Monday, 22 July 2019

Review: Why I’m No Longer Talking to White People About Rice (Christopher KC, GM Fringe)

Sunday 21st July 2019
Moston Small Cinema, Miners Community Arts and Music Centre

The Greater Manchester Fringe runs from the 1st-31st July, and as you may know by now I’m reviewing a selection of shows from this year’s programme for this blog and for North Manchester FM. The next show I saw was Christopher KC’s stand-up show, Why I’m No Longer Talking to White People About Rice, which was on at the Moston Small Cinema (part of the Miners Community Arts and Music Centre) on Sunday 21st July. I’ll be playing the radio version of this review on North Manchester FM on Tuesday, but here’s the blog version…

Christopher KC is a Glaswegian comedian, twice nominated for the Scottish Comedy Awards Best Newcomer, who brought his debut show to the Greater Manchester Fringe ahead of performances at Edinburgh in August. It was a bold move – as the comedian himself pointed out, he doesn’t really have a Manchester fanbase! Nevertheless, he attracted a decent audience to the Miners for his Greater Manchester Fringe performance.

Why I’m No Longer Talking to White People About Rice is the first stand-up show I’ve reviewed at this year’s festival – in fact, I think it’s the only one I’m seeing this year, and so Sunday’s show made for a refreshing change of pace for me. I must admit, this is one show that I went to specifically because of the venue (I love the Miners), and I’m not used to writing reviews of stand-up shows. (I’m not Chortle and I won't pretend to be, and so forgive me if this ends up reading a little bit like a theatre review.) However, even though I chose this show for the venue, I certainly wasn’t disappointed by the act. Given that this is probably the only stand-up show I’m seeing at this year’s festival, I’m happy I made the right choice!

As the title suggests, Why I’m No Longer Talking to White People About Rice is a show that takes a (often darkly) comedic look at race and culture, and examines aspects of Christopher KC’s own identity as a British (specifically Scottish) Chinese man. An early bit about gate-crashing a party sets the tone of the show – it’s a deadpan mixture of perplexity and anger at the way white people respond to people of East Asian heritage, and to the stereotypes that underpin that response.

The show combines personal anecdote and broader cultural observation. In terms of the former, the party-crashing story sets a high bar for pointed, but slightly absurdist, stories of micro-aggressions and racial insensitivity. However, the show’s real strength lies in Christopher KC’s dissection of the latter. Aided by PowerPoint slides and a few video clips, he takes the audience through a variety of race-related topics, from the eponymous problem with rice to John Wayne’s performance in The Conqueror.

A highlight for me was a virtuoso take on the stereotype that all Chinese people are good at Maths. Using slides outlining an increasingly complex mathematical argument, Christopher KC rattles through a series of proofs at a frenetic pace. Staying just the right side of silliness, his argument builds to a crescendo before offering a sly call-back to an earlier joke.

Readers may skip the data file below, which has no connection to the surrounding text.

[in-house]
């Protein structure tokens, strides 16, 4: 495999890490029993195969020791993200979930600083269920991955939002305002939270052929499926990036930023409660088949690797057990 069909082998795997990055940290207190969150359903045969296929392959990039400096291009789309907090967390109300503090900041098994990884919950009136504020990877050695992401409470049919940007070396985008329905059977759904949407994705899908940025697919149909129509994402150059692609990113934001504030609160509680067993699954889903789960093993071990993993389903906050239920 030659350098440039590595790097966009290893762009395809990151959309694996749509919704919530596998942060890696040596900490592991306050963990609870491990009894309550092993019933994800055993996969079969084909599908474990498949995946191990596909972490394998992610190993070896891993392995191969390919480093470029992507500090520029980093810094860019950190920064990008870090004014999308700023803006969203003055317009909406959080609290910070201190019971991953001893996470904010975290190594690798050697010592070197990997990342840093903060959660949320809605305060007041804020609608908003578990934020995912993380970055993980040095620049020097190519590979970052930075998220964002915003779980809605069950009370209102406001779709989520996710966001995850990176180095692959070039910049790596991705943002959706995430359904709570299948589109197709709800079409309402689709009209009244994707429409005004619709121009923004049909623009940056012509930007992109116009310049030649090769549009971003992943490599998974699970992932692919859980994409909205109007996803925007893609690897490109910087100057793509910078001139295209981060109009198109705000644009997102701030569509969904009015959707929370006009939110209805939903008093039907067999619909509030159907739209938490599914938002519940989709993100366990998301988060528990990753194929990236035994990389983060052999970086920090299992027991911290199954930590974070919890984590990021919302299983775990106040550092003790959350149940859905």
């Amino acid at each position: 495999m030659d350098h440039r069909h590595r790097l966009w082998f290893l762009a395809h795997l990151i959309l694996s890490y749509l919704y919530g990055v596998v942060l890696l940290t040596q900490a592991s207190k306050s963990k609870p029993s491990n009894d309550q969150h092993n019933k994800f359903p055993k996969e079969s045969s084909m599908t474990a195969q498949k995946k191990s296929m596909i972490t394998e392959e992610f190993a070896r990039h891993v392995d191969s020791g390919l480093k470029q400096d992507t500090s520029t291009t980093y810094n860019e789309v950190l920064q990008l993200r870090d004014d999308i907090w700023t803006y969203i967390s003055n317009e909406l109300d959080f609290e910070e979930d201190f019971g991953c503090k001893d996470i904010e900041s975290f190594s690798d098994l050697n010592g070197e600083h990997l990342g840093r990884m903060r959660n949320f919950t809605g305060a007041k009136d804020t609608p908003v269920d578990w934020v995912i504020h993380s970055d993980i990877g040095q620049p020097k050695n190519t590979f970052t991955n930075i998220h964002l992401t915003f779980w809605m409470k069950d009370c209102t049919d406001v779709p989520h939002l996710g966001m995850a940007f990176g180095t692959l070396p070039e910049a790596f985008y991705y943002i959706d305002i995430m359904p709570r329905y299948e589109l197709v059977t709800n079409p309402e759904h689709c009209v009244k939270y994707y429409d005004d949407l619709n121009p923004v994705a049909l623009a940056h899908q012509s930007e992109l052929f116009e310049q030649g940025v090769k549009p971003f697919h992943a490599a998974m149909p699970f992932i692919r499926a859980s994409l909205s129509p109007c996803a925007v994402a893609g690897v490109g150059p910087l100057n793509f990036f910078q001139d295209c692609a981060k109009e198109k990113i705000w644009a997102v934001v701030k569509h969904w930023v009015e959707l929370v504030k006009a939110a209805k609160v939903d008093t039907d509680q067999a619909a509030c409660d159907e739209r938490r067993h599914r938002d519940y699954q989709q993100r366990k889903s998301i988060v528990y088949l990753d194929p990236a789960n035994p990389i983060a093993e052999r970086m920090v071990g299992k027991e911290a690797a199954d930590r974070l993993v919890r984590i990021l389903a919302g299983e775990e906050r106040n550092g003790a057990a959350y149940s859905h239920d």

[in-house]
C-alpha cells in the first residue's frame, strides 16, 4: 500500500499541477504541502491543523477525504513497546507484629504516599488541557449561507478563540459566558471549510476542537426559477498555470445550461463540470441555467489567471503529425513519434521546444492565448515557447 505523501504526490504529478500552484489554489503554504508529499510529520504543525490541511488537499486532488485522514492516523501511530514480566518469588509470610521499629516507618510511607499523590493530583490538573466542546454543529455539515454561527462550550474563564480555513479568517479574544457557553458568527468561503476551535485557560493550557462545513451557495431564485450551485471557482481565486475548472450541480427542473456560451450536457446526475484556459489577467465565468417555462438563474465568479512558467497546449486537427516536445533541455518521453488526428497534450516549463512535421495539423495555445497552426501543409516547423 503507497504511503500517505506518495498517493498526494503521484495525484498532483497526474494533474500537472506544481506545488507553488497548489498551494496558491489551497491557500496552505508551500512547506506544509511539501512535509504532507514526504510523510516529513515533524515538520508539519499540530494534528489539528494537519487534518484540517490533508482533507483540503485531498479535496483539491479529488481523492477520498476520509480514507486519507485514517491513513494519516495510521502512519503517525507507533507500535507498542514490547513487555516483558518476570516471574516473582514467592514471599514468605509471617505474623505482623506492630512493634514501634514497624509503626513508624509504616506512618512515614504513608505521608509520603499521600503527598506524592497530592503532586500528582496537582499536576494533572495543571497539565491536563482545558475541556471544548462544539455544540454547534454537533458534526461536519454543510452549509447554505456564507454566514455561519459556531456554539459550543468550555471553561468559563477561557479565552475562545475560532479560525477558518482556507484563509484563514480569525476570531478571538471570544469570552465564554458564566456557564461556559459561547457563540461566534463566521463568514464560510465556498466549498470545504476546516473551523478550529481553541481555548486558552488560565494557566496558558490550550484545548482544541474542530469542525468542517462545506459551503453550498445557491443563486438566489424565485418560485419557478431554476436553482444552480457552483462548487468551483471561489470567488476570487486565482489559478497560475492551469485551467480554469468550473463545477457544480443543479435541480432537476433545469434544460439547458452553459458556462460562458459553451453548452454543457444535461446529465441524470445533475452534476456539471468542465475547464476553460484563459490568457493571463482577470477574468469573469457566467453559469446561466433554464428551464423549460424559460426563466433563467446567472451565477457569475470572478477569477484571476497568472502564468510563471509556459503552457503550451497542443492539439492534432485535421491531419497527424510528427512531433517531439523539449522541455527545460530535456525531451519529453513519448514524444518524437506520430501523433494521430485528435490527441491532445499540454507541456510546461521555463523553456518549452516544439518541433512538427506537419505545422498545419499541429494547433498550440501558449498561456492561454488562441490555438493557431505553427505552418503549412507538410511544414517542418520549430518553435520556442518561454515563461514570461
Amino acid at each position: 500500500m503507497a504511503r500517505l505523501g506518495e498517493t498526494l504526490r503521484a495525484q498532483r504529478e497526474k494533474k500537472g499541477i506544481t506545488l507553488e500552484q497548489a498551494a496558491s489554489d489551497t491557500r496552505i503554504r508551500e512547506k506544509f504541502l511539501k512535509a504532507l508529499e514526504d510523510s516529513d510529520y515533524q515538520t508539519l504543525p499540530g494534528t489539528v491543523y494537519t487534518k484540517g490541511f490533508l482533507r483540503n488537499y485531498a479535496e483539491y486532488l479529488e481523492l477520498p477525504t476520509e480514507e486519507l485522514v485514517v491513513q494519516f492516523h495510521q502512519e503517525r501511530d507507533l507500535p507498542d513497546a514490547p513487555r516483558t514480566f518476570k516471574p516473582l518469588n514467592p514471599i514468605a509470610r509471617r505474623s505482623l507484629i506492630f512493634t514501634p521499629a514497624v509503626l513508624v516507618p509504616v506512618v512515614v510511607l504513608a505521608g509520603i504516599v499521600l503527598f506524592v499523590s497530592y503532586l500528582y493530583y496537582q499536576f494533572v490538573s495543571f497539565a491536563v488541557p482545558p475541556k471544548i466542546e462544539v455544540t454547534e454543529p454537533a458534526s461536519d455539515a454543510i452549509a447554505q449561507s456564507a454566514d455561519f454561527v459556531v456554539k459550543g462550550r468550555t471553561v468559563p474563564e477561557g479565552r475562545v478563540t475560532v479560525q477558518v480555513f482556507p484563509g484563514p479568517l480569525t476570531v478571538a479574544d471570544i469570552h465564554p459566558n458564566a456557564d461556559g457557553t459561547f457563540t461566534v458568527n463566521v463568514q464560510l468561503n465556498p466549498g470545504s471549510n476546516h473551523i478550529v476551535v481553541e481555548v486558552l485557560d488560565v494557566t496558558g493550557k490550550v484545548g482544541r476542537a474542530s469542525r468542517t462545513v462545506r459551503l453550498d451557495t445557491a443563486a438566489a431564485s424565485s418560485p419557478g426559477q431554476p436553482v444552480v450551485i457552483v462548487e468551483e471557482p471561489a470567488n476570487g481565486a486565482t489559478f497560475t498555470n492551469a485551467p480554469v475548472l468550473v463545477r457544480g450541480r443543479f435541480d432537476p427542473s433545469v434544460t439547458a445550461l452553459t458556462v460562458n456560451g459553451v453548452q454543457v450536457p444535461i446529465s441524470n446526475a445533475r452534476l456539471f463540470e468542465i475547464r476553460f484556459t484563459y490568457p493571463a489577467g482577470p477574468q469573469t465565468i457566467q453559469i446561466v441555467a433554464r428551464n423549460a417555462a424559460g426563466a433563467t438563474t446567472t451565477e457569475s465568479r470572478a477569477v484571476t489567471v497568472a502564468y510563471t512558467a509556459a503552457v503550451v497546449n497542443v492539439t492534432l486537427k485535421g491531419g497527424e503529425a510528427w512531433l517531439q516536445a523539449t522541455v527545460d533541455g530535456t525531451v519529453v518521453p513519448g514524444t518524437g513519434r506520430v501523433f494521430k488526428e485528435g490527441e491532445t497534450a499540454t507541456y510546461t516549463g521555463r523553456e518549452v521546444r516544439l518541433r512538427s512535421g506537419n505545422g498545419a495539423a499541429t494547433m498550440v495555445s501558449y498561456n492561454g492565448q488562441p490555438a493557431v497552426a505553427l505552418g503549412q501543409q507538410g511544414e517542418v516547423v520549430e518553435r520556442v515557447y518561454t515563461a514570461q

Another strong bit of the show was his searing assessment of Hollywood whitewashing (for instance, in the casting of Tom Cruise in The Last Samurai) and its precursor, yellow face. Mickey Rooney’s portrayal of Mr Yunioshi in Breakfast at Tiffany’s gets a fairly thorough treatment here, of course.

However, although the show is a direct and unashamed condemnation of racist stereotypes and behaviours, there are also occasional asides about other topics – most notably, the problem of steam for people who wear glasses. While much of the rest of the show draws on Christopher KC’s Chinese heritage and identity, his unexpected burst of anger at the existence of steam is hilariously Glaswegian.

Less successful, for me, were the shorter quips and one-liners. I’m not sure whether that’s a reflection of my taste or Christopher KC’s performance style, but personally I thought the longer, more involved bits worked much better and offered more opportunity to draw out absurdities and frustrations with the mix of anger and bafflement that characterized the show as a whole.

Why I’m No Longer Talking to White People About Rice is a new show, which Christopher KC is developing for a full Edinburgh Fringe run. As such, there was a sense that the water was being tested with some of the material. That’s to be expected, though, and to be honest it gave the whole performance an enjoyably relatable and personal feel – for all the biting critique of colonialism, orientalism and contemporary micro-aggressions.

Why I’m No Longer Talking to White People About Rice is a funny and acerbic show from an up-and-coming comedian. Slideshows and PowerPoint might be rather fashionable in stand-up comedy at the moment, but Christopher KC’s distinctive use of visual aids to highlight and dissect reveals a promising talent for identifying the absurdity of the seemingly trivial. And he’s absolutely right about steam.

Why I’m No Longer Talking to White People About Rice was on at the Moston Small Cinema at the Miners Community Arts and Music Club on Sunday 21st July, as part of the Greater Manchester Fringe. It will be on at the Gilded Balloon at Old Tolbooth Market on 31st July, 1st-11th August and 13th-25th August, as part of the Edinburgh Fringe. To see the full list of events on at this year’s Greater Manchester Fringe, visit the festival website.

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